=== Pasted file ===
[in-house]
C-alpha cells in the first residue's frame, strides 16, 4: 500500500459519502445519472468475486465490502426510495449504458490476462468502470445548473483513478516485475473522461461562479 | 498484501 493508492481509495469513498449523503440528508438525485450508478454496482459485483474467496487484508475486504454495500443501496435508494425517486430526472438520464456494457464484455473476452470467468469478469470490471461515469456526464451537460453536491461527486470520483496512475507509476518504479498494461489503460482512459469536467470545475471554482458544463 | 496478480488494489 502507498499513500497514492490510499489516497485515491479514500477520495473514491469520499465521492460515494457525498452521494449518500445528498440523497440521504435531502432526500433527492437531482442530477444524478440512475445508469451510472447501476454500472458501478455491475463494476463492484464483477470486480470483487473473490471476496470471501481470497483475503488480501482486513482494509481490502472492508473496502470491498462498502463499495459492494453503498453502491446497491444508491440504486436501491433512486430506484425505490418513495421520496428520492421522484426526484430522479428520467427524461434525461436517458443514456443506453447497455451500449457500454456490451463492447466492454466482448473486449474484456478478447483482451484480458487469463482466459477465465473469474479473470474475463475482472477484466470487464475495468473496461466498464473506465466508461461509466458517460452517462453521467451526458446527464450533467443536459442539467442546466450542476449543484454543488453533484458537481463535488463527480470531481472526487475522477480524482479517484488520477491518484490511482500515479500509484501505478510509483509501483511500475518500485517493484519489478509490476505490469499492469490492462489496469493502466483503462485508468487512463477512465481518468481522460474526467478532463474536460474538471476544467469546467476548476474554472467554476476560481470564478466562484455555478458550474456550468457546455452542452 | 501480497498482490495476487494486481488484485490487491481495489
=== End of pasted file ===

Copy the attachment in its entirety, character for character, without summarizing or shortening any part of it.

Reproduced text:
[in-house]
C-alpha cells in the first residue's frame, strides 16, 4: 500500500459519502445519472468475486465490502426510495449504458490476462468502470445548473483513478516485475473522461461562479 | 498484501 493508492481509495469513498449523503440528508438525485450508478454496482459485483474467496487484508475486504454495500443501496435508494425517486430526472438520464456494457464484455473476452470467468469478469470490471461515469456526464451537460453536491461527486470520483496512475507509476518504479498494461489503460482512459469536467470545475471554482458544463 | 496478480488494489 502507498499513500497514492490510499489516497485515491479514500477520495473514491469520499465521492460515494457525498452521494449518500445528498440523497440521504435531502432526500433527492437531482442530477444524478440512475445508469451510472447501476454500472458501478455491475463494476463492484464483477470486480470483487473473490471476496470471501481470497483475503488480501482486513482494509481490502472492508473496502470491498462498502463499495459492494453503498453502491446497491444508491440504486436501491433512486430506484425505490418513495421520496428520492421522484426526484430522479428520467427524461434525461436517458443514456443506453447497455451500449457500454456490451463492447466492454466482448473486449474484456478478447483482451484480458487469463482466459477465465473469474479473470474475463475482472477484466470487464475495468473496461466498464473506465466508461461509466458517460452517462453521467451526458446527464450533467443536459442539467442546466450542476449543484454543488453533484458537481463535488463527480470531481472526487475522477480524482479517484488520477491518484490511482500515479500509484501505478510509483509501483511500475518500485517493484519489478509490476505490469499492469490492462489496469493502466483503462485508468487512463477512465481518468481522460474526467478532463474536460474538471476544467469546467476548476474554472467554476476560481470564478466562484455555478458550474456550468457546455452542452 | 501480497498482490495476487494486481488484485490487491481495489